You can store notes anywhere on the map. This is useful to log NPCs, shops and safe zones (left).
Even though you saved his life, anything decent in the shops cost an arm and a leg (right).

Even if you have all of that knowledge stored in your brain, combat is still no cakewalk. Whether your attack hits or misses is determined by the random roll of a dice for both and your opponents. A single hit from a deceptively strong ogre can down you in one swing of an axe, while an entire party can pummel him without a hit. As such, the difficulty curve swings violently, particularly when at your weakest at the start of the game. It takes a long time to level up with my party barely seeing level 3 after five hours of play. If one of your party falls, they are knocked out and could die outright if not stabilised. All it takes is a long rest to heal a stabilised ally, but rare and special reviving magic must be hunted down to bring a dead one back to life. This is so rare it’s as good as permadeath. Thankfully, the game allows you to save anywhere at any time, and I recommend using this feature often. There is an autosave whenever you enter a new area, but the areas are so huge it’s best not to rely on it.

Pool of Radiance: Ruins of Myth Drannor is at one the least and most faithful adaptation of Dungeons & Dragons when it was release. The sense of adventure isn’t quite there, even with minimal voice acting and text boxes that act as the Dungeon Master. It lacks a variety of locations, yet the graphics and presentation are pleasing and inviting – perhaps more so than BioWare’s more revered offerings. Everything else plays just how you’d expect if you’ve ever played the game it’s based on and that is no bad thing. UbiSoft’s take on D&D is a realm that shouldn’t be forgotten.

To download the PC game, follow the link below. This custom installer exclusive to The Collection Chamber uses dgVoodoo to run on modern systems. Manual, Map and Strategy Guide included. Read the ChamberNotes.txt for more detailed information. Tested on Windows 10.

File Size: 962 Mb.  Install Size: 1.22 Gb.  Need help? Consult the Collection Chamber FAQ


Pool of Radiance: Ruins of Myth Drannor is © UbiSoft Entertainment
Review, Cover Design and Installer created by me

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  1. Will this version delete system files like some of the earlier version of the game did back in the 2000s?

    1. Never mind, I didn't read the Chambernotes. On another note, I would DIE to have Descent to Undermountain given your installer treatment. One of the harder games to run!

    2. The delete system file bug happens with the original game's installer/uninstaller program. As I use a different one, it's not really an issue. The game itself is updated to the latest official patch though.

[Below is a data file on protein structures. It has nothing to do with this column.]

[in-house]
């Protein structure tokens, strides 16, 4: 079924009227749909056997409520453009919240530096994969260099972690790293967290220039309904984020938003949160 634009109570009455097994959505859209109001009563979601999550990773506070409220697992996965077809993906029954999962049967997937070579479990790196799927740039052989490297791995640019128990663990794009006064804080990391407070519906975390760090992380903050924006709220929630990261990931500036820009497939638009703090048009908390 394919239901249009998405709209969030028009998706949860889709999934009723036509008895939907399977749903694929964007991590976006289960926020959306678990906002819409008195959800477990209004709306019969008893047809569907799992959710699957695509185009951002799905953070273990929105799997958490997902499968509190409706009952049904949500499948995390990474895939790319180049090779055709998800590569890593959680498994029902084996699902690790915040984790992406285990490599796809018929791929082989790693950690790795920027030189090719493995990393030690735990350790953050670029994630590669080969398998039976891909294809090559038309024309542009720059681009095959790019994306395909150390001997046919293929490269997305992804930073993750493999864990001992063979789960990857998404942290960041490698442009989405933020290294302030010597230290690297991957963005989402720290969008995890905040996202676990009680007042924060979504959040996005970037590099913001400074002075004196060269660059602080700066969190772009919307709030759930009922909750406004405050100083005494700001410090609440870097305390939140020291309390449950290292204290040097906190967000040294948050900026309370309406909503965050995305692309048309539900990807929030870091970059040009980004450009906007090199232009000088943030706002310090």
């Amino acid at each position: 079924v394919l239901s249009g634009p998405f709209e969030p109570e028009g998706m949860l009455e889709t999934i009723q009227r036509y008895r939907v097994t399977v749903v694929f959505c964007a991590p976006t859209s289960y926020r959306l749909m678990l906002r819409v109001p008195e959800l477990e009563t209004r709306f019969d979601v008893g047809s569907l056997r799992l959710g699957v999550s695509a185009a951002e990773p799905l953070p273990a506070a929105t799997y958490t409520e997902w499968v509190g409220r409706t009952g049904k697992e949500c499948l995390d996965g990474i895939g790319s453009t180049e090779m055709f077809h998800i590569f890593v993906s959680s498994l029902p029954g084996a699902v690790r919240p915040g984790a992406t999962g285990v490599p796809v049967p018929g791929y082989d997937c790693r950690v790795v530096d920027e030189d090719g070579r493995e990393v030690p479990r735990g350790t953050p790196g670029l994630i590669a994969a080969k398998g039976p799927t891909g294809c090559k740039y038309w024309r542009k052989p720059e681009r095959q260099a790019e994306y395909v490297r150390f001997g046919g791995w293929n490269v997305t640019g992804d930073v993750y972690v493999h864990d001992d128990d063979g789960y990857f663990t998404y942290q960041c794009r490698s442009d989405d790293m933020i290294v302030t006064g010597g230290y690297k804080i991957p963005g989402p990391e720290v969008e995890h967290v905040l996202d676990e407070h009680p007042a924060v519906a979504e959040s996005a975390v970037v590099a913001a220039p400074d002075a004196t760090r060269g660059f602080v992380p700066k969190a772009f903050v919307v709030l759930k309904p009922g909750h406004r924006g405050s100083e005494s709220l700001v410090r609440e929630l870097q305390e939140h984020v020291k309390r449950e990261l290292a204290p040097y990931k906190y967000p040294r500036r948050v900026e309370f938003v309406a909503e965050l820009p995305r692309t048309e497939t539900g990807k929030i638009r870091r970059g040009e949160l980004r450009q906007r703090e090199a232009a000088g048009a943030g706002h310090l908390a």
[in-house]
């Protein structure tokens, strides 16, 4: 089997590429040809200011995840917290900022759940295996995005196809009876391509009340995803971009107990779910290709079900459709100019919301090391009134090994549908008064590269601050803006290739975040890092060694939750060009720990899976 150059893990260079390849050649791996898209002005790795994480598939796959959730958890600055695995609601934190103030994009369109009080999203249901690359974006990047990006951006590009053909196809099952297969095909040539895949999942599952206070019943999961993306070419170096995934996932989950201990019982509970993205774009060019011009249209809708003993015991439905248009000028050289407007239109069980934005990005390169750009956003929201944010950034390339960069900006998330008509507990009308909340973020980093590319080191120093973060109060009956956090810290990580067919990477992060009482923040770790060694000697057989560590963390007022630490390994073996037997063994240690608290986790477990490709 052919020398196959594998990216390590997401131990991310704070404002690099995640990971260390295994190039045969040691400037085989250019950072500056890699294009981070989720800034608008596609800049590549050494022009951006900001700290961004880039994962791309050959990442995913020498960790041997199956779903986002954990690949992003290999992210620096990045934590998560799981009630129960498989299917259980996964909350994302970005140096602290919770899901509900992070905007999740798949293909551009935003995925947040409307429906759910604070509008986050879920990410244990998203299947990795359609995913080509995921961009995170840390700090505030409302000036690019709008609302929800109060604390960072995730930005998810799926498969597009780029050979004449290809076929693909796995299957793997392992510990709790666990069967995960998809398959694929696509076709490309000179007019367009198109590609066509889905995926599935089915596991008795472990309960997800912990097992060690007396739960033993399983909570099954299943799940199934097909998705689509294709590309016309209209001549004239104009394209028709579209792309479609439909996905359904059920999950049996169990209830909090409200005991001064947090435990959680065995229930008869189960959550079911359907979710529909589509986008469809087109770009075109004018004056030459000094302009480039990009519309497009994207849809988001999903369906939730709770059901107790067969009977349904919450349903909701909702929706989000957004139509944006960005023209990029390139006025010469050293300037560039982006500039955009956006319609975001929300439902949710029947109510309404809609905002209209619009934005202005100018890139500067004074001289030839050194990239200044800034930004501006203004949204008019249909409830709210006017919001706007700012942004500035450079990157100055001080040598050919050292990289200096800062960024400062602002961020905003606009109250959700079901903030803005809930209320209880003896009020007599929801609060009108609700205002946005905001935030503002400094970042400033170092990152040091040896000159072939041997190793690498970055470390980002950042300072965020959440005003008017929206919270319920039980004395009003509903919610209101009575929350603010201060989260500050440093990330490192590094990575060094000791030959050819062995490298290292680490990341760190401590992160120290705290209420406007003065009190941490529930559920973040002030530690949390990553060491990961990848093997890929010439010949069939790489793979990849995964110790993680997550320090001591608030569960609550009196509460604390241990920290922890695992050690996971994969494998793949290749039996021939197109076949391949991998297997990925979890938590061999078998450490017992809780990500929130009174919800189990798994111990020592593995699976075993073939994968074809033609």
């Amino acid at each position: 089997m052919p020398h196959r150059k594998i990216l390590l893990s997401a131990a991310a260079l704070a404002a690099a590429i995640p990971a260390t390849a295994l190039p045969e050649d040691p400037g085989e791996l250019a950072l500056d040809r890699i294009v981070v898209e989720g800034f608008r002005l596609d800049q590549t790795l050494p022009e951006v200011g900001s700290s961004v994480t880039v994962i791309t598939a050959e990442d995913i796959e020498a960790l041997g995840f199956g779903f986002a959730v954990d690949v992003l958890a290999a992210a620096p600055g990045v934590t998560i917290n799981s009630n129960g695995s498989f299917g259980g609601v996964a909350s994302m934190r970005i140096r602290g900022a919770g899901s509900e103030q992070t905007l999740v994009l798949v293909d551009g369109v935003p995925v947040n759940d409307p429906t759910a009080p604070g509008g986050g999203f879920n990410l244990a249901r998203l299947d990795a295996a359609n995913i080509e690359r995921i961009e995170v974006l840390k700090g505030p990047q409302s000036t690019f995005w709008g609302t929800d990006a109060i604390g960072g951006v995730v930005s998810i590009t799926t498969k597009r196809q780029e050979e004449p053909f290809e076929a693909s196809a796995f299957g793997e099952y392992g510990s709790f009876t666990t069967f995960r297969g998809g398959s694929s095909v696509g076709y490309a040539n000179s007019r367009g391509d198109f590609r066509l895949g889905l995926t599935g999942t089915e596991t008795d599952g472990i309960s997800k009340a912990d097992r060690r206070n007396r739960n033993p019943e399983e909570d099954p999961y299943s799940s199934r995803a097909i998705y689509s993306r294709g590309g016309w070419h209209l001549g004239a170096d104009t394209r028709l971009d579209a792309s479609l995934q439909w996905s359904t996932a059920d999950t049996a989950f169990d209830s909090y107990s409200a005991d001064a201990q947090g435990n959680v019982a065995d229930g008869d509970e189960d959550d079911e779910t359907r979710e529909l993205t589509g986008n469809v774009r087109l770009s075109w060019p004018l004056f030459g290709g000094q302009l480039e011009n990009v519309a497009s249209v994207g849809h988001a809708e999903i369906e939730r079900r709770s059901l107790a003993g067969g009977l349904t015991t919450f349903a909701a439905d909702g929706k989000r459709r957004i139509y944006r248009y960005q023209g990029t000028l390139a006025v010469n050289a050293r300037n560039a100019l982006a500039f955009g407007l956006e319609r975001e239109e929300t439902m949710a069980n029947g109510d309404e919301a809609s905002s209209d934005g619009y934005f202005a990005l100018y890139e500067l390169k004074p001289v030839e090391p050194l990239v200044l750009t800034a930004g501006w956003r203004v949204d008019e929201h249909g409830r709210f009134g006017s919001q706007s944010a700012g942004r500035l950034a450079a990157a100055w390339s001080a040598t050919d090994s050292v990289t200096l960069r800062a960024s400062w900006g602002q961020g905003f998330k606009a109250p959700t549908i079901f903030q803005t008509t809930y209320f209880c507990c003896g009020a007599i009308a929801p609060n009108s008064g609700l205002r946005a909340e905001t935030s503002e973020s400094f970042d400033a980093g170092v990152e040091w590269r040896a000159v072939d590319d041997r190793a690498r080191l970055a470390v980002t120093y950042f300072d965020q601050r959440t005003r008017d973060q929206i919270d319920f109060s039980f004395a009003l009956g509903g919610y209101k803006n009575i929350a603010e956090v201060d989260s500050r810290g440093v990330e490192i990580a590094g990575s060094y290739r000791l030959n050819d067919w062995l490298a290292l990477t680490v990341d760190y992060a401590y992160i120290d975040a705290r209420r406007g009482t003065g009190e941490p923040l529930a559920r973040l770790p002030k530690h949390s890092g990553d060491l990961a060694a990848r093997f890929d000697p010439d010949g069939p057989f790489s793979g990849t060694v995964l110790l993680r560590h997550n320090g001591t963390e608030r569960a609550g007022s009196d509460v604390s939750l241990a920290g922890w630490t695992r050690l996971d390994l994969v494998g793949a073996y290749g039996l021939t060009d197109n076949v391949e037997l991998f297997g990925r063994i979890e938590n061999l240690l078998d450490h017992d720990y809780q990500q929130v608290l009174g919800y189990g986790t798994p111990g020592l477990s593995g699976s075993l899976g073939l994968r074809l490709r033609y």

I was thinking of choosing Descent to Undermountain, but I've played Pools of Radiance before so I thought it would require less effort to review. Erroneously it seems :/

    3. Any game in the unreleased back catalogue of D&D is appreciated, nevertheless! :)

    4. I concur! These games are a time sink, though. I'm working on finishing the review today.

  2. Aha, *PoolS* of Radiance, not *Pool* of Radiance. One letter makes all the difference!

    Thanks for this one Biffster, will definitely be checking it out. Sounds more like an Icewind Dale-esque dungeon crawler, but those can be very fun with the D&D ruleset. In single player games, mind you - combat is the part of tabletop D&D sessions I dread most. I think the much-maligned 4th edition was the only ruleset that genuinely gave players enough options to make these encounters fun. Even 5th edition was a step back I feel, despite being much better in most other aspects.

    But when you can eliminate the down time between turns, spare players the DM's increasingly strained descriptions of an arrow missing an Orc for the umpteenth round, and put ALL of the party in one set of hands, combats become so much more interesting, crunchy and tactical that you'd barely believe you were playing the same game. (Which is why Bioware's regression to 1 PC and an NPC companion was such a misstep in my opinion). The infinity engine really showed how this system can shine and I'll be intrigued to see how Pools compares with its turn-based and (I'm guessing?) 3rd edition spin on the formula.

    Thanks again for all you do!

    1. Thanks! The fact that the Pools of Darkness D&D game also exists will always confuse me in thinking there are multiple pools of radiance :/

  3. I remember that game, some dungeons were really big and map didn't help much, had to use GameBanshee (is it still alive? Isn't that site going to be closed?).
    Gameplay loop was nice in short sitting, but getting to the finale took a long, long time that felt like eternity. It was one of those game that feels like ~100h long journey yet have like 1/3 of that time on howlongtobeat... that game and Dungeon Siege gave me that feeling.
    I was unable to get the best weapon in the game because that one particular room (with the ultimate weapon) crashed the game.
    How ironic that a game set in such massive dungeon, filled with rooms (mostly fillers or empty to make it big for the sake of being big) and only one, most important room near the end of the game was inaccessible...

    1. There were a lot of bugs with this game. I didn't quite have the hundred hours free to reach the room you talked of, but I believe the lastest official patch (which has been applied) may have fixed that issue.

  4. Pool of Radiance did not seem to work on my PC when I installed it. The cursor froze at the menu screen and could not be moved. I use Windows 10.

  5. After unpacking the download linked from here and installing the game, I was able to start and play the game on my desktop computer with Windows 10. Thank you for making this game available and viable for modern PC players!

  6. the game run but i got messed font in buttons, any idea someone? Thanks